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Exploring the performativity of marketing: theories, practices and devices

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<mark>Journal publication date</mark>2015
<mark>Journal</mark>Journal of Marketing Management
Issue number1-2
Volume31
Number of pages15
Pages (from-to)1-15
Publication statusPublished
Early online date4/12/14
Original languageEnglish

Abstract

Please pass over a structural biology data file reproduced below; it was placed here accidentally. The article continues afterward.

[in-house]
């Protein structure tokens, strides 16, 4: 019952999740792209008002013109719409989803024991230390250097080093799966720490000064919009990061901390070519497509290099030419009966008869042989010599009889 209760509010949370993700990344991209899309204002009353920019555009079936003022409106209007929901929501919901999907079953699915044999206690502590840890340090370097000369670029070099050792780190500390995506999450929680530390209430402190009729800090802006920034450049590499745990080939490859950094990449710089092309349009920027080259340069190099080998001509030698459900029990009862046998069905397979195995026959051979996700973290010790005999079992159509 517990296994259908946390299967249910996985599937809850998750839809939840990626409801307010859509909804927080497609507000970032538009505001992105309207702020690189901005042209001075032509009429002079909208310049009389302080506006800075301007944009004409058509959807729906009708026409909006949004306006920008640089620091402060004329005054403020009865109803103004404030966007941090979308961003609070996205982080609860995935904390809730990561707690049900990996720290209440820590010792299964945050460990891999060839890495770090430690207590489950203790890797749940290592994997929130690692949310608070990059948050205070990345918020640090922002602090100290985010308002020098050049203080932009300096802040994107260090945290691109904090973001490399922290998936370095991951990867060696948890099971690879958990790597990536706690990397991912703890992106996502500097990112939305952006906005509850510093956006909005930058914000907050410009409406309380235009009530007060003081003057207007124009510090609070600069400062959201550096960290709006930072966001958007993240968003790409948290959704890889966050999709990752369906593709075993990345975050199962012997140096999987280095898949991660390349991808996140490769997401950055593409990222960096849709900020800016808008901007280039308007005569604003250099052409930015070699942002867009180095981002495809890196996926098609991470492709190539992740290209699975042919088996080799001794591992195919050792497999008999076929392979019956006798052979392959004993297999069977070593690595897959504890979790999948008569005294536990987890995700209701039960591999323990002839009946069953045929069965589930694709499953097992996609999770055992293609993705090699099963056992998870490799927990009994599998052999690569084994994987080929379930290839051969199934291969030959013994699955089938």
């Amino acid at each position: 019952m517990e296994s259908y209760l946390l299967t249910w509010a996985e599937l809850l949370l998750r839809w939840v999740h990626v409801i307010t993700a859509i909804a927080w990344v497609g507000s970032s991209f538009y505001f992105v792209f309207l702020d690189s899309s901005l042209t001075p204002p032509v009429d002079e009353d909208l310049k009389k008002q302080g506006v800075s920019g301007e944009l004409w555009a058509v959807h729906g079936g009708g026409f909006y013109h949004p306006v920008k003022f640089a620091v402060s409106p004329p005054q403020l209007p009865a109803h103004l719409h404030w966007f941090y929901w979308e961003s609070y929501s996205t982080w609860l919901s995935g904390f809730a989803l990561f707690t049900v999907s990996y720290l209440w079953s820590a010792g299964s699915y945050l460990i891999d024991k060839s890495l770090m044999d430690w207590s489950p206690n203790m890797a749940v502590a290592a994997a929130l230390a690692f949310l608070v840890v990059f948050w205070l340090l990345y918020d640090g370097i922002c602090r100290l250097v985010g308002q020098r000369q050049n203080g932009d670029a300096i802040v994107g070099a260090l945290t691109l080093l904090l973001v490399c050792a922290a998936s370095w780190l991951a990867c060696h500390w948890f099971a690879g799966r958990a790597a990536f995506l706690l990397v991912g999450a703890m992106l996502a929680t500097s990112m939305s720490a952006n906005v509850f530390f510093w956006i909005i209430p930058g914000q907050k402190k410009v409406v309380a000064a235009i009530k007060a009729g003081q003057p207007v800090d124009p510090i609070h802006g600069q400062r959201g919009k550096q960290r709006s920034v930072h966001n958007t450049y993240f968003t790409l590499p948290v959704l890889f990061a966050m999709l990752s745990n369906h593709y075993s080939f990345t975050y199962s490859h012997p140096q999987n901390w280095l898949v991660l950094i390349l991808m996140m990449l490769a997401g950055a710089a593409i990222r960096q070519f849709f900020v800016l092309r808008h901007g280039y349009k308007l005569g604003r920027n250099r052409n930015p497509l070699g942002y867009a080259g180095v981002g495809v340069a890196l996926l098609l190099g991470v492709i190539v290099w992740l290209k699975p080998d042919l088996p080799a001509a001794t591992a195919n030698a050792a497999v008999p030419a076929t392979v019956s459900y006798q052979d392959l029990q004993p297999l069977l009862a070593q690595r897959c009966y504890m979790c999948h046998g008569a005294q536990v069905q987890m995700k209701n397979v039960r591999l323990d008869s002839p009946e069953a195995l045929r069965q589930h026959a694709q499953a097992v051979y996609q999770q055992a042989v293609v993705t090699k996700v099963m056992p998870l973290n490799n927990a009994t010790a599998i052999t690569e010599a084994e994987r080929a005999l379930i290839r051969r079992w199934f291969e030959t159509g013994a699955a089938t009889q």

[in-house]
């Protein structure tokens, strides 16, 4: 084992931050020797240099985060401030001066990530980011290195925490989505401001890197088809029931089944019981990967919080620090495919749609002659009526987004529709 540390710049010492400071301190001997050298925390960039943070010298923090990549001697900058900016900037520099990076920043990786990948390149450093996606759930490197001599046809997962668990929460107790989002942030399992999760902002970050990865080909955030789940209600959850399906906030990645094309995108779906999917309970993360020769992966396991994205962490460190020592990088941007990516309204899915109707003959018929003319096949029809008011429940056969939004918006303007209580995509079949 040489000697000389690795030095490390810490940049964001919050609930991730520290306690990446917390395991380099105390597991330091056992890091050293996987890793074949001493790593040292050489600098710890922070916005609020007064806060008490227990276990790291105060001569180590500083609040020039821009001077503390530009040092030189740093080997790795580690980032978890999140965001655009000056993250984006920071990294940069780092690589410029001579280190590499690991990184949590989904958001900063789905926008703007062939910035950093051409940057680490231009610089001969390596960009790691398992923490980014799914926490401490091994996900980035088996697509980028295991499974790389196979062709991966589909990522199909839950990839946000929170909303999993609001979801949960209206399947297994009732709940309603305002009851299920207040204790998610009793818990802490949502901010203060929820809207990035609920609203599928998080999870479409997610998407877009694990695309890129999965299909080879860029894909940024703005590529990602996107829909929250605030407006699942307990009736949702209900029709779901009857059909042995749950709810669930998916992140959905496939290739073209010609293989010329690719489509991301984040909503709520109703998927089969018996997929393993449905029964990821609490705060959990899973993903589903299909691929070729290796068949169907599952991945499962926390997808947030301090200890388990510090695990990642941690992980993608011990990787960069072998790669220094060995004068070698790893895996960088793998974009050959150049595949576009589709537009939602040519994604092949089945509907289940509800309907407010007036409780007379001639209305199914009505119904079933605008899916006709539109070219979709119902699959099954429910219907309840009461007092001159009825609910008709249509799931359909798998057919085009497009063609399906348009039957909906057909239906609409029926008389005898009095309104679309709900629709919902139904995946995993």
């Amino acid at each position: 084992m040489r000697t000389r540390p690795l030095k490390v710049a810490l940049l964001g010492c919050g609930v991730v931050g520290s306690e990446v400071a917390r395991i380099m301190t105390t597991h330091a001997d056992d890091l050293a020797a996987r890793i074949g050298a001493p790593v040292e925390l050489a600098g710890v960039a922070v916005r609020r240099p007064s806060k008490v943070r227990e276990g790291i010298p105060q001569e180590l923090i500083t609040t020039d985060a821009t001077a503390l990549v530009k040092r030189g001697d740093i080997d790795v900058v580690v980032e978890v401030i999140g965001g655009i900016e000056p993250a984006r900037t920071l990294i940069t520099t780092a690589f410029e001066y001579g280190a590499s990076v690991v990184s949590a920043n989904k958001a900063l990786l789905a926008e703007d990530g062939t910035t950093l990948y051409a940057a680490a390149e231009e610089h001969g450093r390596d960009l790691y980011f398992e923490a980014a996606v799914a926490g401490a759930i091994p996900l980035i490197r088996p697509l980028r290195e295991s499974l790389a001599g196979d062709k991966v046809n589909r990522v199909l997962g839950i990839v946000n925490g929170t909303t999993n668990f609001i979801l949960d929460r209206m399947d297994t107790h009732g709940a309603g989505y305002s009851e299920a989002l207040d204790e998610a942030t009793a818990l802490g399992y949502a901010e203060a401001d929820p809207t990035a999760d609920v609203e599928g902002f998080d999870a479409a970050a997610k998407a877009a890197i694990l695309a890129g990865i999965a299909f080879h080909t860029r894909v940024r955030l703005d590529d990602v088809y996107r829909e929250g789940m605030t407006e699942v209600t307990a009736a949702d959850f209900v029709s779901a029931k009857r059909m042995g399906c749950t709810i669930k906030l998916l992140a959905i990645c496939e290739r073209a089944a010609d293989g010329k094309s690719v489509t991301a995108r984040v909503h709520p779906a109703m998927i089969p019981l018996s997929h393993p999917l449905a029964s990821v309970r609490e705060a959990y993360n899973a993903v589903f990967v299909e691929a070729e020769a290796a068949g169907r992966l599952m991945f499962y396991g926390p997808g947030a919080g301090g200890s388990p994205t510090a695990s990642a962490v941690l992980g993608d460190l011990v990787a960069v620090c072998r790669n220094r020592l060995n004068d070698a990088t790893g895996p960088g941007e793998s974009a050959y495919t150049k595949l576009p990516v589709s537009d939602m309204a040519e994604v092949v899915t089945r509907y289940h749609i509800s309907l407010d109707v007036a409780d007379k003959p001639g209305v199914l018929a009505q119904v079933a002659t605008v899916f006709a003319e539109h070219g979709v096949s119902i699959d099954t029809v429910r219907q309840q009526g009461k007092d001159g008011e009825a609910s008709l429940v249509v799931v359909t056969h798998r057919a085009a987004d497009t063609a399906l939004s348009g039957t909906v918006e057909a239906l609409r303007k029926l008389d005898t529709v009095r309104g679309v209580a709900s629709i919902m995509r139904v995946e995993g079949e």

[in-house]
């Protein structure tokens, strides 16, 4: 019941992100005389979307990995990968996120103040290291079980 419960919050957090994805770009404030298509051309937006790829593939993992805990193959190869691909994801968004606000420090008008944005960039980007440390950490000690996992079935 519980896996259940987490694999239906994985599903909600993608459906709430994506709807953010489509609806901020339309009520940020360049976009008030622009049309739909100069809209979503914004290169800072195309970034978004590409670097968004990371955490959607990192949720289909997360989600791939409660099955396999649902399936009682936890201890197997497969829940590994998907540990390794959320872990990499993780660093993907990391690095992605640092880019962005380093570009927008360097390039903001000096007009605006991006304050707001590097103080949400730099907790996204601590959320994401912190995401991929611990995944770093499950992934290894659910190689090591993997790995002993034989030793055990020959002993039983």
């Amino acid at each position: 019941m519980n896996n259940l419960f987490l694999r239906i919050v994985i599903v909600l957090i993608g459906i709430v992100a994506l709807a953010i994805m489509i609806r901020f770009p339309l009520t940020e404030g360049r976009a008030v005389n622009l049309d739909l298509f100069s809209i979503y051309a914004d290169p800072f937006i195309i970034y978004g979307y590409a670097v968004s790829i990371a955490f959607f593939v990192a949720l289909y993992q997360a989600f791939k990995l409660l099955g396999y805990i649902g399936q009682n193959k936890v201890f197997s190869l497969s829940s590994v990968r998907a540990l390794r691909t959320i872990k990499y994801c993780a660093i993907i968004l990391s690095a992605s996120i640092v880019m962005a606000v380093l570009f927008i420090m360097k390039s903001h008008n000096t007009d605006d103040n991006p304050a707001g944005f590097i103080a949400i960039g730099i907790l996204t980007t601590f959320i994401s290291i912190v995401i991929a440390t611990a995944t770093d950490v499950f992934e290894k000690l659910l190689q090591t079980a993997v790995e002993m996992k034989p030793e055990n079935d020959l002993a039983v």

The academic discipline of marketing has been understood and, some may argue, has been designed to be performative. That is, the theories and models developed in marketing are typically intended to bring about effects, rather than simply to describe. Since its inception in the early 1900s,1 the discipline has concerned itself with developing theories and tools that can be picked up and put to work by marketing practitioners. Examples of such theories and tools include models of market segmentation, marketing communication, consumer behaviour, branding and marketing strategy frameworks, which can be found in most marketing textbooks. Its purportedly close link to practical business problems may have contributed to make marketing a popular subject, equipping students to make practical, valuable judgments about markets and marketing activities. However, over the past 20 years, the academic discipline of marketing has become increasingly concerned about a ‘practice-theory’ gap and the diminishing practical value and relevance of its theories, practices and devices.Calls for marketing scholars to turn their critical analysis onto themselves, their scholarly activities and the types and presentations of theory they produce, abound (Maclaran, Miller, Parsons, & Surman, 2009; Tadajewski, 2010). Such calls have questioned both the purpose of theorising and the relationship between theory and practice in marketing. Brownlie, Hewer, and Ferguson (2007) observe that accounts of the gap between marketing theory and practice typically employ the rhetoric of ‘distance’ between cultures: between the worlds of ‘scholarship’ and ‘practice’. By taking an interest in the performativity of marketing – how marketing theories not only describe reality but contribute to bring that reality about – this Special Issue presents one way of rethinking the relationship between theory and practice. It directs our attention to the concrete ways in which marketing ideas travel between actors (from marketing practitioners to marketing scholars and vice versa) and how such ideas become increasingly abstracted or concretised in that process (Czarniawska & Sevón, 1996; Latour, 1986, 1999). Brownlie et al. (2007) further point out that we have a very limited understanding of how ‘relevance’ might be accomplished and performed (also see, Maclaran et al., 2009). Here, a performative stance encourages us to empirically investigate how marketing theories are made to matter in specific situations. Studying the performativity of marketing offers a response to calls for marketing researchers to reflect on their roles during and after research encounters (Wallendorf & Brucks, 1993) by advancing reflexive resources beyond researcher introspection.This Special Issue, ‘Exploring the Performativity of Marketing: Theories, Practices and Devices’, tries to address these concerns by asking: ‘how is marketing theory performative?’ The individual contributions look at how marketing theories are used in practice and what this means for our understanding of the practicing–theorising landscape of marketing. The issue comprises 10 empirical studies that inquire into how, why and to what effect marketing theories are used and ‘performed’ in marketing practice. We begin this editorial by considering what performativity is and how this concept is used in the marketing literature. We then consider three themes concerning the performativity of marketing that emerge from the articles. Finally, we summarise the implications of these themes and sketch a few research areas for further developing our understanding of the performativity of marketing.